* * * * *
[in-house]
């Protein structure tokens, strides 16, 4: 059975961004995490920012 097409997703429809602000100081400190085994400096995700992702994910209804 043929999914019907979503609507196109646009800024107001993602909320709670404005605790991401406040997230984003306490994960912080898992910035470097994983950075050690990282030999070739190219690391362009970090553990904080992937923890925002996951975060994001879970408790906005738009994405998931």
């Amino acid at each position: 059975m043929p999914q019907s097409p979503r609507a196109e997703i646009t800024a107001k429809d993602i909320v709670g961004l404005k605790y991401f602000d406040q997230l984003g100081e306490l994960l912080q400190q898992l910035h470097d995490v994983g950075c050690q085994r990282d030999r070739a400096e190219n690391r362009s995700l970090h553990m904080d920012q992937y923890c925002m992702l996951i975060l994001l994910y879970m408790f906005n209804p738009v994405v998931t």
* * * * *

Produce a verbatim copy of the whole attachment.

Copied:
[in-house]
């Protein structure tokens, strides 16, 4: 059975961004995490920012 097409997703429809602000100081400190085994400096995700992702994910209804 043929999914019907979503609507196109646009800024107001993602909320709670404005605790991401406040997230984003306490994960912080898992910035470097994983950075050690990282030999070739190219690391362009970090553990904080992937923890925002996951975060994001879970408790906005738009994405998931």
């Amino acid at each position: 059975m043929p999914q019907s097409p979503r609507a196109e997703i646009t800024a107001k429809d993602i909320v709670g961004l404005k605790y991401f602000d406040q997230l984003g100081e306490l994960l912080q400190q898992l910035h470097d995490v994983g950075c050690q085994r990282d030999r070739a400096e190219n690391r362009s995700l970090h553990m904080d920012q992937y923890c925002m992702l996951i975060l994001l994910y879970m408790f906005n209804p738009v994405v998931t």